GROSS: Do you remember when you received this letter and first read it?
POLLEY: I do, yeah. I remember just being floored by it. It was within 24 hours of him finding out that he was not my biological father, that he came to that and came to sending us this email saying, you know, our marriage was not a perfect one, and there are things I know your mother said she needed in the marriage that I see now she desperately needed and I did not provide.
And his first concern for her and that we not blame her or change our feelings or impression of her and then also real concern for me and the fact that I had felt that I had to keep this secret or that he couldn't handle it. So it was very inspiring and obviously really unexpected.
GROSS: If you're just joining us, my guest is Sarah Polley, and we're talking about her new film "Stories We Tell." Let's take a short break here, and then we'll talk some more. This is FRESH AIR.
(SOUNDBITE OF MUSIC)
GROSS: This is FRESH AIR. My guest is actor and director Sarah Polley. Her new documentary, "Stories We Tell," is about learning more about her mother, who died when Sarah was 11, and learning about her mother's secret. Sarah's father, Michael Polley, is not her biological father. Sarah had to break the news to Michael Polley.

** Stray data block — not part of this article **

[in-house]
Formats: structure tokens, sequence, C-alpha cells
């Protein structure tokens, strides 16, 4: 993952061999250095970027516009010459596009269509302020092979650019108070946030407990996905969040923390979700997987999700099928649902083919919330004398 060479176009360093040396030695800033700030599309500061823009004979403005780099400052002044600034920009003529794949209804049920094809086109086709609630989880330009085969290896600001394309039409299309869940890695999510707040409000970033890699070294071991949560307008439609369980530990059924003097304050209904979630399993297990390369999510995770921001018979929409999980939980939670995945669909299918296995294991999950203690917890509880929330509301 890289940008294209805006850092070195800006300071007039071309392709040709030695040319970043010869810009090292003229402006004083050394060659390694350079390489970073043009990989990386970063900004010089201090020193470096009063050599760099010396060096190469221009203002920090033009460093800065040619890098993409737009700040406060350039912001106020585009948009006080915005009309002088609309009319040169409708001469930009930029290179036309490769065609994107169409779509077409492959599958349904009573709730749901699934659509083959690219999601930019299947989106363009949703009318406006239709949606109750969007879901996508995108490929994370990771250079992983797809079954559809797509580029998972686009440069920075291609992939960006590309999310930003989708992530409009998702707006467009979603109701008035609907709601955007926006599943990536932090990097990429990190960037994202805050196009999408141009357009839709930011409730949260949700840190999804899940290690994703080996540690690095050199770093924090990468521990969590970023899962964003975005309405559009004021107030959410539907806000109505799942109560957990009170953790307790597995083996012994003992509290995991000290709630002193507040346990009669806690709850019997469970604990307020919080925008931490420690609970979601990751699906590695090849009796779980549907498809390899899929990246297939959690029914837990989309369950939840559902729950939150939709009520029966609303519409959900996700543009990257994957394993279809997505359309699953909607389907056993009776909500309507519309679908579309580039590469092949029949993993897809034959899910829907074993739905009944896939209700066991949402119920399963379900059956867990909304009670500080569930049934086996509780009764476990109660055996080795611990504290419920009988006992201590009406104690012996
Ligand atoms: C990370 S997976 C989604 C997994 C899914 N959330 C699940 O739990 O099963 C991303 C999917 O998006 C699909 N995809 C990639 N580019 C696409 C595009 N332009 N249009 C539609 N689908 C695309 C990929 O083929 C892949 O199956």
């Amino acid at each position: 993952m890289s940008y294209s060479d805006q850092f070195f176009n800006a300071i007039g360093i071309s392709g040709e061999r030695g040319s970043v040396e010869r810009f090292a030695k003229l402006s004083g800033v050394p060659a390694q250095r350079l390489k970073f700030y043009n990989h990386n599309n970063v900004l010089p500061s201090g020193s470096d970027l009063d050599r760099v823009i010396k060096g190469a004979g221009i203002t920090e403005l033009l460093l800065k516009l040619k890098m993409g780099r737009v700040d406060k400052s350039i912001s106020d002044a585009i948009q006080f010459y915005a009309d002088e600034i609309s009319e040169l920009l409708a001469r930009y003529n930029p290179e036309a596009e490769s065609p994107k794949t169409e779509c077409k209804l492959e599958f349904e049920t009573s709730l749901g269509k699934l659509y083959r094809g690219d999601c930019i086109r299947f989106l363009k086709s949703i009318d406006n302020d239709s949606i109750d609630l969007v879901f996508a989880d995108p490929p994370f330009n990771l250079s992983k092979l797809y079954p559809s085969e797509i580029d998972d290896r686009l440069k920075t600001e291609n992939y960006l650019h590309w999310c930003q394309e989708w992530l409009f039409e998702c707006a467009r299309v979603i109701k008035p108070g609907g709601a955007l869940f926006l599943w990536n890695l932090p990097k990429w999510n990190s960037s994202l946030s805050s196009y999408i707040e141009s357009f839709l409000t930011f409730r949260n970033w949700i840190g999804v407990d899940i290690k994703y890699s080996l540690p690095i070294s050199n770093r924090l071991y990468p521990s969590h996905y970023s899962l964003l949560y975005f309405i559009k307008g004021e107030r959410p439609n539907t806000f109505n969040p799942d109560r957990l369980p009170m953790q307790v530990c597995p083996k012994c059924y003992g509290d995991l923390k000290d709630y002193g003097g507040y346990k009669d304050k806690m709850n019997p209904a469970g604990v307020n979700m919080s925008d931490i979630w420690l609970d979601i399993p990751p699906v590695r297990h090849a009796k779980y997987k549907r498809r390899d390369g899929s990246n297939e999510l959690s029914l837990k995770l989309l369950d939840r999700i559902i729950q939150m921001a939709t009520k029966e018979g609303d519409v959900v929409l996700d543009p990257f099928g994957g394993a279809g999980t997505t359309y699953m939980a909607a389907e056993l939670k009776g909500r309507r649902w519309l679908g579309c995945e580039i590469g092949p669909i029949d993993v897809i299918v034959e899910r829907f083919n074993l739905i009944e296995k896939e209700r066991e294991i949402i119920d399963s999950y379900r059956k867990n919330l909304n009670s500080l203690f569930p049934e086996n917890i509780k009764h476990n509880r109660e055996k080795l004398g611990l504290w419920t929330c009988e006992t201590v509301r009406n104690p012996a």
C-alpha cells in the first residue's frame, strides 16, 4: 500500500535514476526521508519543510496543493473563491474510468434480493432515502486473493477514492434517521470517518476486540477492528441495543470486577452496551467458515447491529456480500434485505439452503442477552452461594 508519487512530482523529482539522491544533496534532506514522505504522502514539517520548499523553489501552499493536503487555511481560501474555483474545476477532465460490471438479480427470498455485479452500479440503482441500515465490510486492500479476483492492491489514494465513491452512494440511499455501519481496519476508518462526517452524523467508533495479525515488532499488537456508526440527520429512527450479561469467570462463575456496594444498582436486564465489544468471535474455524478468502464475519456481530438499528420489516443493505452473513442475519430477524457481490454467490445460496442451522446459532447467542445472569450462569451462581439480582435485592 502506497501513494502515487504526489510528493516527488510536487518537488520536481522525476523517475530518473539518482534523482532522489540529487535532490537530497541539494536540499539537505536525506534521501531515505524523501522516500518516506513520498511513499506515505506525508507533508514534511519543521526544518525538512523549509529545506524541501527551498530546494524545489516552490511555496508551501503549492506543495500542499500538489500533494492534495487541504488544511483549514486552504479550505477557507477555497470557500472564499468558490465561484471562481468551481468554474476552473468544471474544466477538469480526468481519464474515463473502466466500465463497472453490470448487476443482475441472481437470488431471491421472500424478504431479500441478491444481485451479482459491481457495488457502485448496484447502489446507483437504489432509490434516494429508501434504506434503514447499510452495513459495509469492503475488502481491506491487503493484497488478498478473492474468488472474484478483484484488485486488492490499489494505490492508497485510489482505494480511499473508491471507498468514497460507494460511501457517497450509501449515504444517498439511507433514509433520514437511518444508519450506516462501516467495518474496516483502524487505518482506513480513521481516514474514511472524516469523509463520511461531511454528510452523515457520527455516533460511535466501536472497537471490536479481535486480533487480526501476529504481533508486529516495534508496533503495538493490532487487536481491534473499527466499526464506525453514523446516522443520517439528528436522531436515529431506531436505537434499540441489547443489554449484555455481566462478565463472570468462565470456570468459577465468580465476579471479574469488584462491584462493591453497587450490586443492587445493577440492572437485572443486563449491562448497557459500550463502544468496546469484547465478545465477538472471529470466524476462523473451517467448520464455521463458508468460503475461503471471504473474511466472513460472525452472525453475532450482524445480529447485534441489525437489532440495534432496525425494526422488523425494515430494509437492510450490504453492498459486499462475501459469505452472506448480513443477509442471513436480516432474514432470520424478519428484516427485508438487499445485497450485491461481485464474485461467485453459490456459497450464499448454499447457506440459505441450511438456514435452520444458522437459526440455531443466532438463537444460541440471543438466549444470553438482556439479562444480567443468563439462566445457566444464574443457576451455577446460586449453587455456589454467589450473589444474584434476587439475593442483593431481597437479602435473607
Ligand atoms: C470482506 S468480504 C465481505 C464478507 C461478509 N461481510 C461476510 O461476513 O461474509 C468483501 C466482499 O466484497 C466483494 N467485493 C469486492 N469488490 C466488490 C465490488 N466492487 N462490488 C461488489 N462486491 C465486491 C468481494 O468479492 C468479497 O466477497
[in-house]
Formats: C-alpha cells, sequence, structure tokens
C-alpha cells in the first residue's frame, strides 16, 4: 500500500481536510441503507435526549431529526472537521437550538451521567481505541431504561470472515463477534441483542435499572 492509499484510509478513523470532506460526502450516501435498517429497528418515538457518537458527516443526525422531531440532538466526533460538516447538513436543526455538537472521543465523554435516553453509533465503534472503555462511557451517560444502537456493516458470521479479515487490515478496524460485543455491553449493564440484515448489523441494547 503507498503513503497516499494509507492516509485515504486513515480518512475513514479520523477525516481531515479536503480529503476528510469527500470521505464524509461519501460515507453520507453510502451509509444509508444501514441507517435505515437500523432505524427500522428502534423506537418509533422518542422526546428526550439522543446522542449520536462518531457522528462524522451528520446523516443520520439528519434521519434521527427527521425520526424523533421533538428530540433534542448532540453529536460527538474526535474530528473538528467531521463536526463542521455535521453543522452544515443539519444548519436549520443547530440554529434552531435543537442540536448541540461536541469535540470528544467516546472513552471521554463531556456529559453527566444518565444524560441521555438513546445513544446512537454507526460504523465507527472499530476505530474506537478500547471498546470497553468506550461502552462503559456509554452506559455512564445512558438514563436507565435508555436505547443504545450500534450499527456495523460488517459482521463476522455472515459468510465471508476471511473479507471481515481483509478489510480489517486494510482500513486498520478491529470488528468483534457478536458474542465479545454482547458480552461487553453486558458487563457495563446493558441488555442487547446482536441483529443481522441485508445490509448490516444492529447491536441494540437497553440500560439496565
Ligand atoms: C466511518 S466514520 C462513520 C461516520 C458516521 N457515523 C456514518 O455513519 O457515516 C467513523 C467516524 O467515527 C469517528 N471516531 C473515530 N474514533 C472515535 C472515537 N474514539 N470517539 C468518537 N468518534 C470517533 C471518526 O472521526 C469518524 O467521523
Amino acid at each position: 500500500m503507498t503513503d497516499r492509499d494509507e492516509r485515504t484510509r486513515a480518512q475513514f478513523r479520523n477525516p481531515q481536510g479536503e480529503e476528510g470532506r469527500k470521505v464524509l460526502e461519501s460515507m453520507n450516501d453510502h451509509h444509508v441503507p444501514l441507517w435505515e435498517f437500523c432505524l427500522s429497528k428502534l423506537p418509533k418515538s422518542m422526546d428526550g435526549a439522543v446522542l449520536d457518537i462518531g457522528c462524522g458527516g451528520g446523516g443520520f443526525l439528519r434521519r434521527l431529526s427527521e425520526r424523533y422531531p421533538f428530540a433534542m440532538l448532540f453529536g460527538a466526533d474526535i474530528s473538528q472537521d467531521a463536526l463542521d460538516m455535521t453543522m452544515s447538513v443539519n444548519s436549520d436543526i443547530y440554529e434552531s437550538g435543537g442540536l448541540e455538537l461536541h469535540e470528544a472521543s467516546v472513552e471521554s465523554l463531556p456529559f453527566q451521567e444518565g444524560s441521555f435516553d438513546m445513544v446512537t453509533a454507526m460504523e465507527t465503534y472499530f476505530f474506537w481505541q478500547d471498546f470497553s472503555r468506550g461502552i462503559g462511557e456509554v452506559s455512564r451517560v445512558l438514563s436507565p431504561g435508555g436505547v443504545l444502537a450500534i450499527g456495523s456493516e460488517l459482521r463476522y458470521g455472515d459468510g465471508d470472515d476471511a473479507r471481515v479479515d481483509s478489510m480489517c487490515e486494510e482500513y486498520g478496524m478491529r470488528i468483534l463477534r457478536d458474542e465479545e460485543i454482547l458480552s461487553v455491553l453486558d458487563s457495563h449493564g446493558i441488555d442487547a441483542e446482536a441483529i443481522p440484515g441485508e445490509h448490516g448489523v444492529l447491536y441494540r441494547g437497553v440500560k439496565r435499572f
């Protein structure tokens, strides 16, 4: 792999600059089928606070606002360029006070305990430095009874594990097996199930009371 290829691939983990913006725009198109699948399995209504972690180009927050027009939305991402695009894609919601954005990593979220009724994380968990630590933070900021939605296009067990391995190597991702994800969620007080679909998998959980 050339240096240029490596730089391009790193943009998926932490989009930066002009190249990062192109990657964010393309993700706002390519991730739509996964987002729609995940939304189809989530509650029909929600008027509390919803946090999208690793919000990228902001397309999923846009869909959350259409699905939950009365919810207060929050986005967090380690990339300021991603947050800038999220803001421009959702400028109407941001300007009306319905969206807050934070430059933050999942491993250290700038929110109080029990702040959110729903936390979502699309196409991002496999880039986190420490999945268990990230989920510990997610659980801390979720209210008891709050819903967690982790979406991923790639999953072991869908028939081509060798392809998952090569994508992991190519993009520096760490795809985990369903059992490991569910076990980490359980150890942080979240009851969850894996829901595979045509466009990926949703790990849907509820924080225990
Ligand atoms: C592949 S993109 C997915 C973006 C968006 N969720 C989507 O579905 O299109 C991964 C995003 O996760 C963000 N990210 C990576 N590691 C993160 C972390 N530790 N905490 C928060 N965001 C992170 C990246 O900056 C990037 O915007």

So has knowing that your father isn't your biological father, you know that and he knows that now, has it changed your relationship for better or for worse?
POLLEY: It's certainly brought us a lot closer together. I think that I saw a different side of him through his, you know, response to this information that I don't think I knew as much before. I mean, he's always been someone who responded to things in untraditional ways, in unexpected ways, but I don't think anything could have prepared me for the grace with which he accepted this and made it easier for everybody else.